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Texas legislators went to bat for private investigators by creating a new law that makes impersonating a private investigator illegal. Texas currently regulates the private investigations industry through the Texas Department of Public Safety and has similar language on the books regarding licensure requirements. Texas investigators must have an active private investigator’s license and those acting as an investigator without a license will violate the new law.
Written and introduced by Representative Valoree Swanson in January 2021, House Bill 1400 was created to make impersonating a private investigator a Class A misdemeanor offense. The bill also enhances the penalty for a subsequent conviction of the offense to a third degree felony. The full text of the bill, which amends the Texas Occupations code, can be accessed online.
Although the anti-impersonation law was a new legislative move, licensure requirements have been in place prior to the passage of the bill as the requirements appear in the Texas Administrative Code and in the Texas Private Security Statutes and Rules, which both apply to private investigators.
To be a licensed investigator in Texas, individuals must meet strict educational requirements in addition to passing an exam and carrying appropriate liability insurance. The education requirements include completing one of the following options: three years of investigations-related experience; a bachelor’s degree in criminal justice or a bachelor’s degree in another field plus six months of investigations-related experience; or an associate degree in criminal justice (or related field) with an additional 12 months of investigation-related experience; or the completion of a private investigations course with a minimum of 200 face-to-face hours that is accredited by a four-year university or State of Texas.
Beyond the educational and insurance requirements, individuals wanting to become a licensed investigator must be over the age of 18, must not have a criminal record (charged or convicted), must be mentally competent, must not have been dishonorably discharged from the military, and must not be a sex offender (in any state). The Texas Association of Licensed Investigators (TALI) provides the complete breakdown of requirements on their website.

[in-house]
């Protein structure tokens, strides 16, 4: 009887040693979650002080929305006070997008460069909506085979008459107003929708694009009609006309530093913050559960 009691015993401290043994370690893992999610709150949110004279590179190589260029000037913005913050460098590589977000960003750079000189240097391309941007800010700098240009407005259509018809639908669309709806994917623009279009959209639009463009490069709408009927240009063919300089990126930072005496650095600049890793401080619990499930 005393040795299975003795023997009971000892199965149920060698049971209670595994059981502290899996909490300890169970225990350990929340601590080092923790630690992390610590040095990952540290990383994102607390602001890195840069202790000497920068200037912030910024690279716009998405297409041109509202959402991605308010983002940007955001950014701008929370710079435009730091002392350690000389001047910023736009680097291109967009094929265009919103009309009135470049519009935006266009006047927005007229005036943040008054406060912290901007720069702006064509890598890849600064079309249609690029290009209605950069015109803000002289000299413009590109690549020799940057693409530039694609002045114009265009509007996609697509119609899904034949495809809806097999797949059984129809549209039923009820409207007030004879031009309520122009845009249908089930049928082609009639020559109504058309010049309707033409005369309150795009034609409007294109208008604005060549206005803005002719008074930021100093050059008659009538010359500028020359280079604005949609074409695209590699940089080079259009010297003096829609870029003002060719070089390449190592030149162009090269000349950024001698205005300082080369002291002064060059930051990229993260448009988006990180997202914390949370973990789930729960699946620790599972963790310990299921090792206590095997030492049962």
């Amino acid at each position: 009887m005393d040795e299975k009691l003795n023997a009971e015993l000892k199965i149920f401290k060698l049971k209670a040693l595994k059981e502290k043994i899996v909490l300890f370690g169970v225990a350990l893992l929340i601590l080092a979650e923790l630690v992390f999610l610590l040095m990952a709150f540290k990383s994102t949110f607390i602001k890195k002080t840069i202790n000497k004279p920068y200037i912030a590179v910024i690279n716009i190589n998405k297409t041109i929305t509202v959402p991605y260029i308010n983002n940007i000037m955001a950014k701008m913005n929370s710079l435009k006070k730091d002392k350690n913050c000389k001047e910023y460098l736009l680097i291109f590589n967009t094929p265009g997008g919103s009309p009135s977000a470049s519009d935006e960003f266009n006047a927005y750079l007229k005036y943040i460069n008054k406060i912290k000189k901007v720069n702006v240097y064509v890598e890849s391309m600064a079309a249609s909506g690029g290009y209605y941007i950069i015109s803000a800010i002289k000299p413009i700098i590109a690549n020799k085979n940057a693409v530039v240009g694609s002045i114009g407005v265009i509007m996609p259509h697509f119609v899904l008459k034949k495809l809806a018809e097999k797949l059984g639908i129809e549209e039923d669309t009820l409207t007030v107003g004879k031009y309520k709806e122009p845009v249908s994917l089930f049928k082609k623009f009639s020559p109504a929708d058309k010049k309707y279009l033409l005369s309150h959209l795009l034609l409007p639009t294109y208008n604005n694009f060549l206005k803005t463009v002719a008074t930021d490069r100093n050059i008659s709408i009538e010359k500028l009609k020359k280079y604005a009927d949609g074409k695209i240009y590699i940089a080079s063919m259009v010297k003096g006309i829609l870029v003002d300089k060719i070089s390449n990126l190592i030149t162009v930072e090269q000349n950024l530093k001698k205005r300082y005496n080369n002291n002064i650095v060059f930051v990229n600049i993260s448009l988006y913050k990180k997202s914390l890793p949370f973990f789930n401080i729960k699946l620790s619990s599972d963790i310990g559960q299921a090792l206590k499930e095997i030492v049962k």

The legislative effort of HB 1400 was primarily welcomed by Texas private investigators, though the Texas Association of Licensed Investigators was not responsible for putting forth the bill, current TALI President Catherine Torrez said, “We applaud the efforts.”
Those who work as an investigator without the proper education and licensing not only take work from investigators who put forth the time, effort, and money to be licensed, but unlicensed investigators could also jeopardize the safety of clients. Texas investigator Rosanne Gustafson-Cottongame Kayl offered, “I am very glad this new law has finally passed. As licensed private investigators, we spend a lot of money on licensing and education as well as insurance, tools we need for our profession, and marketing. We lose work when the unlicensed act as investigators illegally.”
The anti-impersonation bill was sponsored by Senator Paul Bettencourt and gained traction when co-author Representative Briscoe Cain signed on in March 2021, with joint authors Representatives Tony Tinderholt, Leo Pacheco, and Alex Dominguez signing on in April and early May. At each stage, the bill passed unanimously. The bill was signed into law by Governor Greg Abbot on June 15, 2021, and finally went into effect on September 1, 2021.
Those interested in learning more about changes to laws and regulations regarding the requirements to be a private investigator in Texas are encouraged to stay up-to-date with the Texas Association of Licensed Investigators.
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